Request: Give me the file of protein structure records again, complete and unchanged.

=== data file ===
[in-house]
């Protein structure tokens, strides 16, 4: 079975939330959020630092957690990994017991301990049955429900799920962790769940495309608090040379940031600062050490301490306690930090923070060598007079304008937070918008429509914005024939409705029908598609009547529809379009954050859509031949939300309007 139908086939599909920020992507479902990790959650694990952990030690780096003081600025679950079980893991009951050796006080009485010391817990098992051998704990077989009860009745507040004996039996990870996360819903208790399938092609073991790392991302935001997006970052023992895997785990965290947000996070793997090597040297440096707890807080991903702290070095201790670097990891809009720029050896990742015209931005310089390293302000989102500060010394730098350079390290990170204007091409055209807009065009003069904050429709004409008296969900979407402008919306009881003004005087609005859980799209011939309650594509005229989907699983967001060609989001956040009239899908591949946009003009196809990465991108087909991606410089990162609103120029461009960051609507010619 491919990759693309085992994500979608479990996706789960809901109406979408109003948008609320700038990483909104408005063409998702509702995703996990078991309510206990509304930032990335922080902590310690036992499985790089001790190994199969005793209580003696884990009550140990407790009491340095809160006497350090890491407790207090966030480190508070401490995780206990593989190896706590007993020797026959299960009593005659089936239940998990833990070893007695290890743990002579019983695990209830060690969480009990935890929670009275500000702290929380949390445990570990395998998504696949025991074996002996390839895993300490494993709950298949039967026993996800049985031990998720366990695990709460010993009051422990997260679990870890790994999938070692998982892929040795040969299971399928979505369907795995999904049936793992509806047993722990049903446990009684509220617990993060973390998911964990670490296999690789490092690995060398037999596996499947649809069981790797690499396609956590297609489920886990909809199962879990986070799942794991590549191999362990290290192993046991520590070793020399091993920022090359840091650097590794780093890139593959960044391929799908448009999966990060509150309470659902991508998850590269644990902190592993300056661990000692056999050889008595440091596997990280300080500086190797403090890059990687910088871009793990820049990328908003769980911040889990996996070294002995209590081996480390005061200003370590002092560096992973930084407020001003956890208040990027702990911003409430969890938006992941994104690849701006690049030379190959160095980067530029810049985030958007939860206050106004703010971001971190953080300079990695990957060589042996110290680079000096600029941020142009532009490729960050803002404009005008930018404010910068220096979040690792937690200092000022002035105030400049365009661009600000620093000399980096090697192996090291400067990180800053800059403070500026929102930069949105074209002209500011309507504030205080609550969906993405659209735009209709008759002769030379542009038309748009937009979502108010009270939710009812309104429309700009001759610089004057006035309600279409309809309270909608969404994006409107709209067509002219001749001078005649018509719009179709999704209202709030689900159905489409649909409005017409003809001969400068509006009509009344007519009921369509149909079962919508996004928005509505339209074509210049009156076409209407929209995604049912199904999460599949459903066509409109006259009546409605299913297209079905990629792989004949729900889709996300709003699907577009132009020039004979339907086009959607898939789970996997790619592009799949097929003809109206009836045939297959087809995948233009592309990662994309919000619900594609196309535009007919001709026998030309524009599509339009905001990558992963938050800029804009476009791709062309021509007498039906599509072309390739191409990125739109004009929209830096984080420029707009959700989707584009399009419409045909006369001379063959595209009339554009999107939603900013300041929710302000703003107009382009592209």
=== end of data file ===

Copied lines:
[in-house]
């Protein structure tokens, strides 16, 4: 079975939330959020630092957690990994017991301990049955429900799920962790769940495309608090040379940031600062050490301490306690930090923070060598007079304008937070918008429509914005024939409705029908598609009547529809379009954050859509031949939300309007 139908086939599909920020992507479902990790959650694990952990030690780096003081600025679950079980893991009951050796006080009485010391817990098992051998704990077989009860009745507040004996039996990870996360819903208790399938092609073991790392991302935001997006970052023992895997785990965290947000996070793997090597040297440096707890807080991903702290070095201790670097990891809009720029050896990742015209931005310089390293302000989102500060010394730098350079390290990170204007091409055209807009065009003069904050429709004409008296969900979407402008919306009881003004005087609005859980799209011939309650594509005229989907699983967001060609989001956040009239899908591949946009003009196809990465991108087909991606410089990162609103120029461009960051609507010619 491919990759693309085992994500979608479990996706789960809901109406979408109003948008609320700038990483909104408005063409998702509702995703996990078991309510206990509304930032990335922080902590310690036992499985790089001790190994199969005793209580003696884990009550140990407790009491340095809160006497350090890491407790207090966030480190508070401490995780206990593989190896706590007993020797026959299960009593005659089936239940998990833990070893007695290890743990002579019983695990209830060690969480009990935890929670009275500000702290929380949390445990570990395998998504696949025991074996002996390839895993300490494993709950298949039967026993996800049985031990998720366990695990709460010993009051422990997260679990870890790994999938070692998982892929040795040969299971399928979505369907795995999904049936793992509806047993722990049903446990009684509220617990993060973390998911964990670490296999690789490092690995060398037999596996499947649809069981790797690499396609956590297609489920886990909809199962879990986070799942794991590549191999362990290290192993046991520590070793020399091993920022090359840091650097590794780093890139593959960044391929799908448009999966990060509150309470659902991508998850590269644990902190592993300056661990000692056999050889008595440091596997990280300080500086190797403090890059990687910088871009793990820049990328908003769980911040889990996996070294002995209590081996480390005061200003370590002092560096992973930084407020001003956890208040990027702990911003409430969890938006992941994104690849701006690049030379190959160095980067530029810049985030958007939860206050106004703010971001971190953080300079990695990957060589042996110290680079000096600029941020142009532009490729960050803002404009005008930018404010910068220096979040690792937690200092000022002035105030400049365009661009600000620093000399980096090697192996090291400067990180800053800059403070500026929102930069949105074209002209500011309507504030205080609550969906993405659209735009209709008759002769030379542009038309748009937009979502108010009270939710009812309104429309700009001759610089004057006035309600279409309809309270909608969404994006409107709209067509002219001749001078005649018509719009179709999704209202709030689900159905489409649909409005017409003809001969400068509006009509009344007519009921369509149909079962919508996004928005509505339209074509210049009156076409209407929209995604049912199904999460599949459903066509409109006259009546409605299913297209079905990629792989004949729900889709996300709003699907577009132009020039004979339907086009959607898939789970996997790619592009799949097929003809109206009836045939297959087809995948233009592309990662994309919000619900594609196309535009007919001709026998030309524009599509339009905001990558992963938050800029804009476009791709062309021509007498039906599509072309390739191409990125739109004009929209830096984080420029707009959700989707584009399009419409045909006369001379063959595209009339554009999107939603900013300041929710302000703003107009382009592209």